What’s new in Scientific American Medicine this week:

  • Cholinergic Toxicity
  • Drugs of Abuse
  • Caustics
  • Psychoactive Medications


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Acetylcholinesterase hydrolysis of acetylcholine.

Cholinergic Toxicity

STEPHEN B. BIRD, MD
Division of Medical Toxicology, University of Massachusetts Medical School, Worcester, MA

 

Cholinergic drugs exert their functions by inhibiting acetylcholinesterase, the enzyme responsible for hydrolyzing acetylcholine and ending neuronal or neuromuscular neurotransmission. These compounds are used in clinical medicine to treat various disorders, as pesticides, and as weapons of mass destruction. This review describes the drugs that affect the cholinergic system and discusses stabilization, diagnosis and definitive therapy, principles and controversies of definitive care, and disposition and outcomes for these agents.

 


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Substances ranked according to weighted harm score on a normalized scale from 0 being no harm to 100 being extreme harm to self and others.

Drugs of Abuse

MATTHEW D. ZUCKERMAN, MD
Department of Emergency Medicine, Medical Toxicology, University of Colorado Anschutz Medical Campus, Aurora, CO
KAVITA BABU, MD, FACEP, FACMT
Division of Medical Toxicology, Associate Professor, Department of Emergency Medicine, University of Massachusetts Medical School, Worcester, MA

 

In the last decade, dozens of novel agents of abuse have emerged, many of them chemical variants of the naturally occurring cathinone found in the plant Catha edulis. Synthetic cathinones may be sold under the name of bath salts or plant food to subvert legal restrictions on their use. Their beta-ketone amphetamine structure results in their amphetamine-like sympathomimetic effects. However, synthetic cathinones also seem to modulate serotonin release, resulting in various psychoactive effects. Toxicity in patients using synthetic cathinones varies from euphoria and intoxication, to florid violent hallucinations, hyperthermia, rhabdomyolysis, seizures, and death. Unlike many other street drugs, synthetic cathinones are often known more commonly by their street name (e.g., bath salts), with the exact chemical composition changing over time in response to legal pressures.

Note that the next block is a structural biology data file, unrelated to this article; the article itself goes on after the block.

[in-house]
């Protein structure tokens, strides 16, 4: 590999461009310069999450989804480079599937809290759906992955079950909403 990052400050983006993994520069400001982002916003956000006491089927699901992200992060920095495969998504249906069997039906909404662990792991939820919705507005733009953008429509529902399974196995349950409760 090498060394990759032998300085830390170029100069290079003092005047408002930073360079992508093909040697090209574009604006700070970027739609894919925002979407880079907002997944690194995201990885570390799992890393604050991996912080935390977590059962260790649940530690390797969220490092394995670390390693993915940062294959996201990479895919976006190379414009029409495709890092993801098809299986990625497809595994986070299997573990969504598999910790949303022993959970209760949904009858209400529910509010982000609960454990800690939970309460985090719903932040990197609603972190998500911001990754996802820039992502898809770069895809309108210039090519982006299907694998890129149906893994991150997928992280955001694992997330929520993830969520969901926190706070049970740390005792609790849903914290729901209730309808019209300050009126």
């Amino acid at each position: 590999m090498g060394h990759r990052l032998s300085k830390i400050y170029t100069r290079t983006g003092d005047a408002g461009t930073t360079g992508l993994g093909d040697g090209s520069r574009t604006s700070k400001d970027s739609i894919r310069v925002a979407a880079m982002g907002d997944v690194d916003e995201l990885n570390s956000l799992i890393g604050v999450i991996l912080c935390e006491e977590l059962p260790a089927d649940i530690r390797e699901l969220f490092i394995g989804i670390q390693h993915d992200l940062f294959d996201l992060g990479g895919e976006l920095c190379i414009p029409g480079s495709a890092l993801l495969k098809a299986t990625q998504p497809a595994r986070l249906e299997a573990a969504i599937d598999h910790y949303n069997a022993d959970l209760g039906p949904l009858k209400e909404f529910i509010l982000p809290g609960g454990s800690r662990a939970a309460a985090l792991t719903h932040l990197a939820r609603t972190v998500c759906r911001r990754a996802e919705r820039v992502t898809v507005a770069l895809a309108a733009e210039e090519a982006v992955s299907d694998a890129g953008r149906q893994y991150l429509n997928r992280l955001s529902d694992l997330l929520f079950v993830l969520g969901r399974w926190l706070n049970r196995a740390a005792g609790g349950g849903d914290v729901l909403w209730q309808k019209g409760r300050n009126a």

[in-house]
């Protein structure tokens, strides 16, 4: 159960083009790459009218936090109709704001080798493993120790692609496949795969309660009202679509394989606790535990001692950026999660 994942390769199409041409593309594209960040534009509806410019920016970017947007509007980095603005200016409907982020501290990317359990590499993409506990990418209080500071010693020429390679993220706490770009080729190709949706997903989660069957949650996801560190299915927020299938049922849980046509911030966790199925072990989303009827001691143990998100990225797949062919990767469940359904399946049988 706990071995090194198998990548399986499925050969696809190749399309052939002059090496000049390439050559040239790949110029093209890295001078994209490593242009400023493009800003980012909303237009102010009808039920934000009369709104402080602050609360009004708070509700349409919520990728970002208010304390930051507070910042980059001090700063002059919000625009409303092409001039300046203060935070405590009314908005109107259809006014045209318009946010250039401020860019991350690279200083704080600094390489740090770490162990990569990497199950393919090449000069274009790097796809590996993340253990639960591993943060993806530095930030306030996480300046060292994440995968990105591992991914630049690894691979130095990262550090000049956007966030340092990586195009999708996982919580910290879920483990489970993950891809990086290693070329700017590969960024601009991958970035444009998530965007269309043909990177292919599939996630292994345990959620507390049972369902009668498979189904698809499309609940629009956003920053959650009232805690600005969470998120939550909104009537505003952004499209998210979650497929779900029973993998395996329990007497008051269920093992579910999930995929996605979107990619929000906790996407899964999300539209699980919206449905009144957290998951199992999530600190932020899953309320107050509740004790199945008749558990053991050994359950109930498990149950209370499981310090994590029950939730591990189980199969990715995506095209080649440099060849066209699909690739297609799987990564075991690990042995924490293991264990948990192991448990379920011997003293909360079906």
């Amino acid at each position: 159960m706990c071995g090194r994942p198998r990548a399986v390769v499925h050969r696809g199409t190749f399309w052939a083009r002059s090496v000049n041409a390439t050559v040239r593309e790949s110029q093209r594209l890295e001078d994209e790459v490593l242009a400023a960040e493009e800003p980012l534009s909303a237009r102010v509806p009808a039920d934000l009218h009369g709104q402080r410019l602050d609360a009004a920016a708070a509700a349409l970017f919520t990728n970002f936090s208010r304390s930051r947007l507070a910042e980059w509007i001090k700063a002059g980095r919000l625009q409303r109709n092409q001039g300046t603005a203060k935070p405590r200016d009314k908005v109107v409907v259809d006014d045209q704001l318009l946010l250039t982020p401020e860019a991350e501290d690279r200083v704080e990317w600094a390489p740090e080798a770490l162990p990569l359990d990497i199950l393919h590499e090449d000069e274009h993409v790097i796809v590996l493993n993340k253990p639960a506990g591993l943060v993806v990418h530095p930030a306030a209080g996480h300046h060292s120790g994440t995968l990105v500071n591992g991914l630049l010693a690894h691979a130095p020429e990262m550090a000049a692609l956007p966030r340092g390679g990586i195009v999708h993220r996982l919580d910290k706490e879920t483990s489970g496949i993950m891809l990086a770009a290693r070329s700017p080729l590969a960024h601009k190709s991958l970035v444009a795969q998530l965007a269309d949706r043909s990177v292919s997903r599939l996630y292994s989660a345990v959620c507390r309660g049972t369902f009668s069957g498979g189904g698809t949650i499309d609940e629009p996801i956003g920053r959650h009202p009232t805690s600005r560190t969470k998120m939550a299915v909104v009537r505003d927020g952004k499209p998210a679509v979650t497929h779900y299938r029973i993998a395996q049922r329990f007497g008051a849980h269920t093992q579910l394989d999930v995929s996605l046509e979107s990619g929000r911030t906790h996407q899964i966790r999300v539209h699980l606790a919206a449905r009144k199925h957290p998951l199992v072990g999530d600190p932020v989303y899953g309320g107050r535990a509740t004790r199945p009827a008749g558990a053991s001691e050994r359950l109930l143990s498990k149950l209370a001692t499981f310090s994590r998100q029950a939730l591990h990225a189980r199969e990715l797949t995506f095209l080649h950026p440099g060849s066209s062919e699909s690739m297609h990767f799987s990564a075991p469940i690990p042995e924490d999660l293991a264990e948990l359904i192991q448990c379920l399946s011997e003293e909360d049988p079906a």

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A hydrofluoric acid burn of the hand. By Dr. Watchorn (Dr. Watchorn) [CC BY-SA 3.0 (http://creativecommons.org/licenses/by-sa/3.0)%5D, via Wikimedia Commons

Caustics

LYNN A. FARRUGIA MD
Resident, University of Massachusetts Medical School Emergency Medicine Residency Program, Worcester, MA
KAVITA M. BABU, MD, FACEP, FACMT
Fellowship Director, Division of Medical Toxicology, Associate Professor, Department of Emergency Medicine, University of Massachusetts Medical School, Worcester, MA

 

The most common route of hydrofluoric acid exposure is cutaneous contact, often due to damaged or insufficient protective gear. Delayed pain is the hallmark of hydrofluoric acid burns. Timing is typically related to the concentration of fluoride in the material; high concentrations of 50 to 70% have a much more rapid onset of pain of just a few minutes, whereas concentrations lower than 20% may take up to 24 hours to develop symptoms. Burns may progress over hours from pallor, erythema, and edema to bullae, ulceration, blue or gray discoloration, and necrosis. Systemic fluoride toxicity can occur from significant dermal exposure. Common products containing hydrofluoric acid include rust removers, glass etching, porcelain and tile cleaners, and automobile wheel cleaners.

 


Psychoactive Medications

MARK J. NEAVYN, MD
Director of Medical Toxicology, Department of Emergency Medicine, Hartford Hospital, Hartford, CT
KAVITA M. BABU, MD, FACEP, FACMT
Fellowship Director, Division of Medical Toxicology, Associate Professor, Department of Emergency Medicine, University of Massachusetts Medical School, Worcester, MA

 

Psychoactive medications are defined as medications that affect the central nervous system neurotransmitter pathways with the intention to modulate mood or consciousness. This broad category of medications includes sedative-hypnotic agents such as benzodiazepines and barbiturates, antidepressants, neuroleptics, and mood stabilizers. The principal source of exposure for these medications is through prescription drug use and misuse.

 


SAM-CTA

WRITTEN BY

decker
The Decker Team